Bears generally bed away from people and other bears. In cold weather, especially in spring when the ground is still frozen, they insulate themselves from the ground by raking up leaf litter or placing conifer boughs in their beds. They obtain the boughs by biting branches off conifer saplings. Sometimes they strip the bark off cedars to use as bedding. In warm weather, they bed directly on the ground, often in cool, damp, mossy areas.
A bear came out of hibernation early (March 20) and made a bed on top of the snow out of conifer boughs, bark, and wood chips.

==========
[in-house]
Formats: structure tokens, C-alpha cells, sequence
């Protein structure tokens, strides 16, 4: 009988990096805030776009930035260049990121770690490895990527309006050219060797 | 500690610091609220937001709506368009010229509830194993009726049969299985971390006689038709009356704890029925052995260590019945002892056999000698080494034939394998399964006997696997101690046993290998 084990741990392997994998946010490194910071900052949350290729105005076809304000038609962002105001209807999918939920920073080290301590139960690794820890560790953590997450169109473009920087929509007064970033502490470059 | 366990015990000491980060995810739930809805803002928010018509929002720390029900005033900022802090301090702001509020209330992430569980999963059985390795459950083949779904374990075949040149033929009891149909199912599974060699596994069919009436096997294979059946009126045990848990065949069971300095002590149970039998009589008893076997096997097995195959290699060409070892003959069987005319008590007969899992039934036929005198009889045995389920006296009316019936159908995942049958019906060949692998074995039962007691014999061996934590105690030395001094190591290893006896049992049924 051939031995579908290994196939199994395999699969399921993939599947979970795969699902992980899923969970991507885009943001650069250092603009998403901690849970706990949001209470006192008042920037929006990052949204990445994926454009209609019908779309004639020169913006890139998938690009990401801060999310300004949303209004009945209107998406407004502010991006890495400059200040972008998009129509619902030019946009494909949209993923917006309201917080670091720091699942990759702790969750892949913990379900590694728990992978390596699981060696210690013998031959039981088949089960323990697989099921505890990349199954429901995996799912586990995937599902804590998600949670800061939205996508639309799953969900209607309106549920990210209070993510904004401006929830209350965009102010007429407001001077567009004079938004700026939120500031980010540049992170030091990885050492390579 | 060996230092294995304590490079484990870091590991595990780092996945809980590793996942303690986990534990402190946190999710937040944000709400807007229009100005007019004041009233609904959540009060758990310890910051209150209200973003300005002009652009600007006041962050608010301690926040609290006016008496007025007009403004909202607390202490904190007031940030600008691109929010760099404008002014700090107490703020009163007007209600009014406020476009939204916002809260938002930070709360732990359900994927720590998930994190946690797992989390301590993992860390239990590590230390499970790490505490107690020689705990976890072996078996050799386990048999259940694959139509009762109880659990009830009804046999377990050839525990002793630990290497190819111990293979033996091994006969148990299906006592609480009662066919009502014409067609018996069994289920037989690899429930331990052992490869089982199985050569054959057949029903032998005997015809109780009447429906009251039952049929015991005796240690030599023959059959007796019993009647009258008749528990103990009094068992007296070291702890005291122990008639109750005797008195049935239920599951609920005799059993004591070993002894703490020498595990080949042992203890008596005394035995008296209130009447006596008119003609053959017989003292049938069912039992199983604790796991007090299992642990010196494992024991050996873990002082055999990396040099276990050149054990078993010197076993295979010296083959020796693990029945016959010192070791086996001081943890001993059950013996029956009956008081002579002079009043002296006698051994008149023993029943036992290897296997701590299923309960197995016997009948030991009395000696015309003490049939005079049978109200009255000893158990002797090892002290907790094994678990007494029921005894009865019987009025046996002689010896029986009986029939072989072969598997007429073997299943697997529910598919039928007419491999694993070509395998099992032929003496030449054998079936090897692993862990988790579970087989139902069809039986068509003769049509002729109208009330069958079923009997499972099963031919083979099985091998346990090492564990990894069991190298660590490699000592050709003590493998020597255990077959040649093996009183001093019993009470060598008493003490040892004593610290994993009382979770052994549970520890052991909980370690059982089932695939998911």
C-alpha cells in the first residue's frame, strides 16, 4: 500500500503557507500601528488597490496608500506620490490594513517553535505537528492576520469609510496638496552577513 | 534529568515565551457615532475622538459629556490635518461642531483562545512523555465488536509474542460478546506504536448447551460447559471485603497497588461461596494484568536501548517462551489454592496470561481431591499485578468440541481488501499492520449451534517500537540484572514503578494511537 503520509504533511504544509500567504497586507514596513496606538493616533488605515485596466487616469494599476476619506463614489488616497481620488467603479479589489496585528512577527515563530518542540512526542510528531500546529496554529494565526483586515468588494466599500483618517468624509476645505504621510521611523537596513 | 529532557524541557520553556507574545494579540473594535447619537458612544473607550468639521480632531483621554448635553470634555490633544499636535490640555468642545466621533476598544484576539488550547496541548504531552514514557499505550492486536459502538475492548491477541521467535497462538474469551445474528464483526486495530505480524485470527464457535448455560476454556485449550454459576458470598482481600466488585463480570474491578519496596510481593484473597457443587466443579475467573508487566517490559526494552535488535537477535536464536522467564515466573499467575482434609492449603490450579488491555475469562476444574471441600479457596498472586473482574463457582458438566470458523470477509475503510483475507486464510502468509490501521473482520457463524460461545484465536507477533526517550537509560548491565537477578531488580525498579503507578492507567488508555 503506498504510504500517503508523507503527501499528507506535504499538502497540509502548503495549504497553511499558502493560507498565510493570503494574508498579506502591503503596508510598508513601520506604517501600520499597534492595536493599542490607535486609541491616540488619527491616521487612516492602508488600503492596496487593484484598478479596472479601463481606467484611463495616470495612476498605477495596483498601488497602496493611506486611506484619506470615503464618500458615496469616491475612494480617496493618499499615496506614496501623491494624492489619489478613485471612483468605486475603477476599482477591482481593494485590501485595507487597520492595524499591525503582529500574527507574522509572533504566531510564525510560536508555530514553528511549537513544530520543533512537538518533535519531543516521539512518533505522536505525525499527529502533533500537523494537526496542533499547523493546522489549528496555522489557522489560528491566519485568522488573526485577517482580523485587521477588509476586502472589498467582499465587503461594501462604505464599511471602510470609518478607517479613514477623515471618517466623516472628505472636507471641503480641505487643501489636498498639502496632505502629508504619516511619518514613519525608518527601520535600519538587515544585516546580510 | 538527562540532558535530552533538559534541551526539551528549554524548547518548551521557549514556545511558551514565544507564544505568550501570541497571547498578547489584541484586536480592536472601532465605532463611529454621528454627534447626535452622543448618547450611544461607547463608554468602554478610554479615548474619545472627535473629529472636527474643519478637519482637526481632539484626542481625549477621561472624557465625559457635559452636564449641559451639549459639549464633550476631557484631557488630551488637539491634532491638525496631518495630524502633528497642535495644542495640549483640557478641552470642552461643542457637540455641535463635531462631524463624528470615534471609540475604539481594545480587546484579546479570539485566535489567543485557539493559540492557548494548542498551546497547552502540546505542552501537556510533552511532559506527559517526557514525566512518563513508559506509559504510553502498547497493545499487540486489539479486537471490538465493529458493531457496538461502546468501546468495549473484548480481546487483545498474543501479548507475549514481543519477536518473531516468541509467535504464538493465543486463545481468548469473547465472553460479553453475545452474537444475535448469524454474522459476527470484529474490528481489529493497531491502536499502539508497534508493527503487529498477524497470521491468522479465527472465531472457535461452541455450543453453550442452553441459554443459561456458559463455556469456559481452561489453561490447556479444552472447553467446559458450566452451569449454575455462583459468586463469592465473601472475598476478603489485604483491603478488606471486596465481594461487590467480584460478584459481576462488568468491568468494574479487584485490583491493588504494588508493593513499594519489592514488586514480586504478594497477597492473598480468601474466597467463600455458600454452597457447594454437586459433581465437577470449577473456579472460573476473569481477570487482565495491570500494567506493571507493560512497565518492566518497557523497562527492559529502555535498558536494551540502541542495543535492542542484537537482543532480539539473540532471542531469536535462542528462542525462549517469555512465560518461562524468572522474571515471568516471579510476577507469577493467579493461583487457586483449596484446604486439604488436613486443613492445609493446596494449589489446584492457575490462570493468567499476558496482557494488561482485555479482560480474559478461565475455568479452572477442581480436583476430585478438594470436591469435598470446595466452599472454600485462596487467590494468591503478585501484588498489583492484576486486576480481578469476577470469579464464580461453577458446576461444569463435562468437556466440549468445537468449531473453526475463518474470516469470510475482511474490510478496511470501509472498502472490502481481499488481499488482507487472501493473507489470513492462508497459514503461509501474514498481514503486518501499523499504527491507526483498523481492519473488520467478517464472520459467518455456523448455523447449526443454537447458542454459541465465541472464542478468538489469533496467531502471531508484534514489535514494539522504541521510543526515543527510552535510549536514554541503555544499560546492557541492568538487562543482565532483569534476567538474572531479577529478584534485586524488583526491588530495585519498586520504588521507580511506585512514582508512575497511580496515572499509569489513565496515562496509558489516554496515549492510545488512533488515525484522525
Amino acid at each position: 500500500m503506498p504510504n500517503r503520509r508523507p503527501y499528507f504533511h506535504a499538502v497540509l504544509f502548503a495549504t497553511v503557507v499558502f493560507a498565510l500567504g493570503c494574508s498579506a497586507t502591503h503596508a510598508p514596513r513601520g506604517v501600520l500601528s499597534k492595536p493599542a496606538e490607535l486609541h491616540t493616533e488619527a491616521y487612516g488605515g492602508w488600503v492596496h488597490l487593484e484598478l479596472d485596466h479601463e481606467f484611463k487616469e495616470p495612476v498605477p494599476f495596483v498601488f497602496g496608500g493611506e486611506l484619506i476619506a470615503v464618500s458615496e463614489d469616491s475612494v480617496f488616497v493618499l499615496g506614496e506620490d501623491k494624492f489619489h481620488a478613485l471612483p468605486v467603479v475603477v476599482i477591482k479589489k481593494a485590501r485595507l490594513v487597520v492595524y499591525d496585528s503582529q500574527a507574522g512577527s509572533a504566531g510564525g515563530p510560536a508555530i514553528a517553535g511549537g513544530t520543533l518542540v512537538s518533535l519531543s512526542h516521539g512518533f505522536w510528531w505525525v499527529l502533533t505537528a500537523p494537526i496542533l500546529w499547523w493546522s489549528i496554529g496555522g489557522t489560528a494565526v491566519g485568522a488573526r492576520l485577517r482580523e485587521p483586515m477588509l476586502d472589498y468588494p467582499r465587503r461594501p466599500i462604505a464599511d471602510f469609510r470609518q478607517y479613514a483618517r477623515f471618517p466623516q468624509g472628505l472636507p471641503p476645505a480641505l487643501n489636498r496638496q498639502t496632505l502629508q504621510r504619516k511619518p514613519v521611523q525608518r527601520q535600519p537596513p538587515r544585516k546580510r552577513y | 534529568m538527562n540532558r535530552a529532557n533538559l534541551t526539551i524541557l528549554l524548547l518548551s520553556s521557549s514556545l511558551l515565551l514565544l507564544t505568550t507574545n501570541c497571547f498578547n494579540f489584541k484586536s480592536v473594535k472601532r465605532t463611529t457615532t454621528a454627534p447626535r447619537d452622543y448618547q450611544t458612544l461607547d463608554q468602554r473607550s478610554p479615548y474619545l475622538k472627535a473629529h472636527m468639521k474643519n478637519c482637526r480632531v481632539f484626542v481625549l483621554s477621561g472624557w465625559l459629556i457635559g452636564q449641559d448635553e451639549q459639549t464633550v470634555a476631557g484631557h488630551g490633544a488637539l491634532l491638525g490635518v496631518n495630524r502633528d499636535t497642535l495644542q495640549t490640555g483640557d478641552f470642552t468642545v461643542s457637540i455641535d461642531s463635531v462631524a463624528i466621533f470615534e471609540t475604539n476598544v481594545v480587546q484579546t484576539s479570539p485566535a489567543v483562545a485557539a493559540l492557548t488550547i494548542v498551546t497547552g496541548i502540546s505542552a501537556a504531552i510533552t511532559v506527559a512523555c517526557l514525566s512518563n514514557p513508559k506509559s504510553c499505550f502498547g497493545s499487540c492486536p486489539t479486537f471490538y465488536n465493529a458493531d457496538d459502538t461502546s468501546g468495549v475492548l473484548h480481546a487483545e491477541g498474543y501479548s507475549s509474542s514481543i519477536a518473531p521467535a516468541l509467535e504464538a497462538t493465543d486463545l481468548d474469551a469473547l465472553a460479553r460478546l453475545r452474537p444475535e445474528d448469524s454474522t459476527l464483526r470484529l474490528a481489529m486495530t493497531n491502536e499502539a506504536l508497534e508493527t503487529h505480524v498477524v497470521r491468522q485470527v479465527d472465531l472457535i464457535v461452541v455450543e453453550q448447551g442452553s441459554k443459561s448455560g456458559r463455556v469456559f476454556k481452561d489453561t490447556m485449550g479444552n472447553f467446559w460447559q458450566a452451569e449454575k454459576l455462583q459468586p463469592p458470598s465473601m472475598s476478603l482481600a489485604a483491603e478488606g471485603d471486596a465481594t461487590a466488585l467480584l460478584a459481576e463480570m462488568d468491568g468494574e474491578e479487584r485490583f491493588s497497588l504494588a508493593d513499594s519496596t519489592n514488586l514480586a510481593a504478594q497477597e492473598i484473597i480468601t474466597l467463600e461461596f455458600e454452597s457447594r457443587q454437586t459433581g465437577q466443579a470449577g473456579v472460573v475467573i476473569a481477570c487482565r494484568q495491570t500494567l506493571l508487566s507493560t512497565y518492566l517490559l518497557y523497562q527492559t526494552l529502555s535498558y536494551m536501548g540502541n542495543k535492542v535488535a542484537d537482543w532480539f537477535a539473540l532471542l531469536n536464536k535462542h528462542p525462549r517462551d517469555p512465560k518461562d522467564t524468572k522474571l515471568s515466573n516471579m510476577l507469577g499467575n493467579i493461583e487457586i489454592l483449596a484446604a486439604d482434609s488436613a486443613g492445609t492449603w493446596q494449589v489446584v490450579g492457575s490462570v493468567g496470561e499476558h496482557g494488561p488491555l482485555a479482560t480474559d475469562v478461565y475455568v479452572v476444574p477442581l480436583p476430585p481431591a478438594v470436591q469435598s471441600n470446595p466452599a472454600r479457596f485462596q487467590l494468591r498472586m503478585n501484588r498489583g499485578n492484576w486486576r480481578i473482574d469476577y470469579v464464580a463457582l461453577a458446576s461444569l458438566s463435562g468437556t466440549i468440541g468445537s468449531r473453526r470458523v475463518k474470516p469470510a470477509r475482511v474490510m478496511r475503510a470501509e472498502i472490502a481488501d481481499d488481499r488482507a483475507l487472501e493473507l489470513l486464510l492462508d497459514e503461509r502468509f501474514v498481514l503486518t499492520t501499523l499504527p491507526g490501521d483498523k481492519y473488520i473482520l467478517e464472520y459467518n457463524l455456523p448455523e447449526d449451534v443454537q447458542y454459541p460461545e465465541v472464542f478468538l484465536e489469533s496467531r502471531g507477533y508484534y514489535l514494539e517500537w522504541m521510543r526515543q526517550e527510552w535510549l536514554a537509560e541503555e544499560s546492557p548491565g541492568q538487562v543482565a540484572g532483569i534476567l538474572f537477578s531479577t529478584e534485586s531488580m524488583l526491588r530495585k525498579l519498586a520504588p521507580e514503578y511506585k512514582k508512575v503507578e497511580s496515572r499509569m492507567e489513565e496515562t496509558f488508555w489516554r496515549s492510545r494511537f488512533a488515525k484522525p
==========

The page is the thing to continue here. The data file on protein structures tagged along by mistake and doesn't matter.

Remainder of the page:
A black bear created an early winter bed out of mountain laurel branches to insulate it from the snow. The bear had been foraging on beechnuts nearby—digging under 2 feet of snow to get them.
Black bears sometimes strip bark from cedar tree to use as bedding for day beds and dens.
The bare ground under these cedar trees identifies it as a favored bed site. Both cedars have been bitten and bark has been stripped off for bedding.